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Why Cut Sugar?

Posted: February 1, 2014
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Is sugar bad?  What happens to it in our bodies?

The short answer is no, sugar is not necessarily bad.  In proper amounts glucose is converted to energy for our bodies (SWEET)!  However, sugar in excess is converted to fat and stored in the body’s fat cells (YUCK)!

The long answer:  As we digest food, carbohydrates are converted to glucose (a sugar) which is released into our blood stream.  The pancreas detects it entering the blood stream and sends off a hormone called insulin to deal with it.  Insulin helps our body use the glucose right away as energy, or converts it to stores of energy (glycogen) or stores of fat.  Our bodies have a limited capacity for how much can be burned or stored as energy, so any excess gets stored as fat.

Besides adding to the body’s fat stores, consuming too much sugar also wears down your body’s ability to regulate blood sugar levels.  The more sugar you consume, the more insulin is produced.  Eventually, the body will produce more insulin than is needed, storing away more glucose than it should, so there isn’t enough readily available as energy.  This is known as hypoglycemia or a “sugar crash,” and indicates to your body that it needs MORE sugar.  When you give it more sugar, more insulin is produced, and the cycle continues…storing more and more glucose into fat!

What is sugar?

Sugar is a carbohydrate and goes by many names (most of which end in “-ose”).  Sugars can be broken into 2 groups: simple and complex.

Simple sugars include glucose, fructose, and galactose, while complex sugars include sucrose, maltose, and lactose.  Both glucose and fructose, as well as sucrose and lactose are naturally occurring.

  • Glucose is a product of photosynthesis in plants and some fruits.  In our bodies, it is burned as energy or converted to glycogen or fat.
  • Fructose is found in fruits, some root vegetables, and honey, and is very sweet.
  • Sucrose is a compound made of glucose and fructose.  It is found in sugar cane, sugar beet, certain fruits, and some roots, like carrots.
  • Lactose is a compound made of glucose and galactose, and is found in milk.  Our bodies require a certain enzyme to break lactose down into its constituent usable parts.  Children produce this enzyme, but certain adults don’t, hence lactose-intolerance.

If sugar isn’t necessarily bad, why cut it out?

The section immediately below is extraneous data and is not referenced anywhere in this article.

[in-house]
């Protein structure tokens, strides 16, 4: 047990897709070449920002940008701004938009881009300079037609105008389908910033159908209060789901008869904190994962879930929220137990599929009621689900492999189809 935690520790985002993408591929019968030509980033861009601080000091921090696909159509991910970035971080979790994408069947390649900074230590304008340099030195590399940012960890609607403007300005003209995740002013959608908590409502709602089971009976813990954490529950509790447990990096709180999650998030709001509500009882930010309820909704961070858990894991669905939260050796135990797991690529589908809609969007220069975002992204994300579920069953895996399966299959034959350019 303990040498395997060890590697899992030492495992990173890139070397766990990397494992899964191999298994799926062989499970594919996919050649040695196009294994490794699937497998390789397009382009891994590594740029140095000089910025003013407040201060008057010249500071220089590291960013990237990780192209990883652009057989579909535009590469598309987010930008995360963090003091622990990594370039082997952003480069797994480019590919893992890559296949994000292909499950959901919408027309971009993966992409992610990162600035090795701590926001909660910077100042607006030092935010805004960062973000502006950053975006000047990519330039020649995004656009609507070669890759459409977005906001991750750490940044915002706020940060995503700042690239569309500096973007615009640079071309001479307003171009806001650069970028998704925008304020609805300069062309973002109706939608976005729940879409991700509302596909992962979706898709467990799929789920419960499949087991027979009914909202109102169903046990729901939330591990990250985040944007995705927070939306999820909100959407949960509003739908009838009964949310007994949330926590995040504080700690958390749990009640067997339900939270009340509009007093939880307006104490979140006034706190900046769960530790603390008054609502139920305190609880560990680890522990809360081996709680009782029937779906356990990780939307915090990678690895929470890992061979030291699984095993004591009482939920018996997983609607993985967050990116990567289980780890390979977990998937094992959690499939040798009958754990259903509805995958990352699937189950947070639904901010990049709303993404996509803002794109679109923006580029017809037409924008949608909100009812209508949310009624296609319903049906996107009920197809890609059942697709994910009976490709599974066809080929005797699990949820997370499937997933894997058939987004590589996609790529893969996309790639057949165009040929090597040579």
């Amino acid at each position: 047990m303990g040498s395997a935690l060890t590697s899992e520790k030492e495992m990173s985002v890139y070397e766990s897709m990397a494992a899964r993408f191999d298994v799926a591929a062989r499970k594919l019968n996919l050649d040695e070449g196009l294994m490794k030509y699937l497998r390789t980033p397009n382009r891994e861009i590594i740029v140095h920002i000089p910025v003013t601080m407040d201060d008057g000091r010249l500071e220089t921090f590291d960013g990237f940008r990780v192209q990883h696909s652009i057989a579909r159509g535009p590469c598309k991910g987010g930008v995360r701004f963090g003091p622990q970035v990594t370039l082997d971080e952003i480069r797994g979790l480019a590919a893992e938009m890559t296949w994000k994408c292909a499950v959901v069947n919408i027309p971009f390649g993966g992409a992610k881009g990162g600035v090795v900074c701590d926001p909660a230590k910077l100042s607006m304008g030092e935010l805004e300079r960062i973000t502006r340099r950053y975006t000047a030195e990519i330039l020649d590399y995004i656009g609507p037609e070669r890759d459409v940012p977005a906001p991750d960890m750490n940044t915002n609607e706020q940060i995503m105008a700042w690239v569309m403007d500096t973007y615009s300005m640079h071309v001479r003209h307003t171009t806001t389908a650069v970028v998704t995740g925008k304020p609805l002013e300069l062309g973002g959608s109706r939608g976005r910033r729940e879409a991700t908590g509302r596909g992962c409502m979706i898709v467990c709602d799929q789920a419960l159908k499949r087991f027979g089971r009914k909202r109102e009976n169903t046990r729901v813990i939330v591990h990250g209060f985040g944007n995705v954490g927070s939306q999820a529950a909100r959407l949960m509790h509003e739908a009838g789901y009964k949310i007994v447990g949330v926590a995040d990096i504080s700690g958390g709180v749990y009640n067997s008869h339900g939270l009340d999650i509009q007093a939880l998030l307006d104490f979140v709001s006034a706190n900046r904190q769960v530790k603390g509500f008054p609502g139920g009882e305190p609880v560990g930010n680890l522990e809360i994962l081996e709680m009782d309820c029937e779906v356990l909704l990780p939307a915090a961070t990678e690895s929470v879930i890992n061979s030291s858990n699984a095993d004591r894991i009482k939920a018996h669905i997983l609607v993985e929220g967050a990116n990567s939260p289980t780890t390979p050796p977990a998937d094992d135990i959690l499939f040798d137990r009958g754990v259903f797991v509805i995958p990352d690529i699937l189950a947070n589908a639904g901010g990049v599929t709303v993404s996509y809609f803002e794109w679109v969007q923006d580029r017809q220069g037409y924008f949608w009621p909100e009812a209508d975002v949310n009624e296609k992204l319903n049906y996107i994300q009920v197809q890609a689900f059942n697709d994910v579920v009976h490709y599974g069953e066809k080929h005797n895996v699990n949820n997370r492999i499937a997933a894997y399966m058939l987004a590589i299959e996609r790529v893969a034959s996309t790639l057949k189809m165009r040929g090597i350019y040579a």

We’ve established that our bodies do need a certain amount of sugar, but most of us have much more than we need.  Almost all carbohydrates are converted to glucose during digestion, and our bodies can actually produce glucose when needed.  According to the USDA, Americans consume 156 pounds of sugar per year, on a per capita basis, and that doesn’t include naturally occurring sugar!  This extreme excess, of course, gets stored as fat.  But more than that, sugar has been linked to a host of other health issues, including diabetes, obesity, dementia, cardiovascular disease, renal failure, high- blood pressure, and the list continues.

Our goal with this challenge is to make you more aware of the foods that you eat that contain sugar.  156 pounds per year is a pretty staggering number, and indicates that a lot more products than you might think actually contain added sugar.  Let’s see if we can eliminate at least a few of the guilty culprits.  We’ll take it one week at a time.

So what about fruit?

The consumption of fruit has been greatly debated.  On the one hand, fruit, especially certain kinds, contain a large amount of sugar.  On the other hand, fruit is an excellent source of many vitamins and antioxidants the body needs.  With this challenge, we’re saying fruit is OK, in moderation (i.e. 2 servings per day).  Also, consume MOST of your fruits from those with a low glycemic index (see below).  The glycemic index assigns a number (1-100) to foods depending on how quickly blood sugar rises after consuming that food.  Finally, limit dried fruits.  Most contained added sugars and preservatives, and even those that don’t have lost some of their nutritive value during the drying process.

Glycemic Index Chart

Sugars and Sugar Products as They May Appear on Ingredient Labels:

[table colalign="left|left|left"]
Agave nectar, Evaporated cane juice, Lactose
Brown sugar, Organic evaporated cane juice, Maltose
Cane crystals, Fructose, Malt syrup
Cane sugar, Fruit juice concentrates, Molasses
Corn sweetener, Glucose, Raw Sugar
Corn syrup, High fructose corn syrup, Sucrose
Crystalline fructose, Honey, Sugar
Dextrose, Invert sugar, Syrup

With our Sugar Freedom challenge officially kicking off today, we hope that you have already:

  • Signed your name to our Declaration of Sugar Freedom with your No Sugar Sweetie – if not, let us know and we’ll partner you up next time you’re in,
  • Grabbed one of the flyers in the gym, or read our last blog post to get all the details, and
  • Picked up a Sugar Freedom Journal, or thought of an alternative method to log your food and drink.
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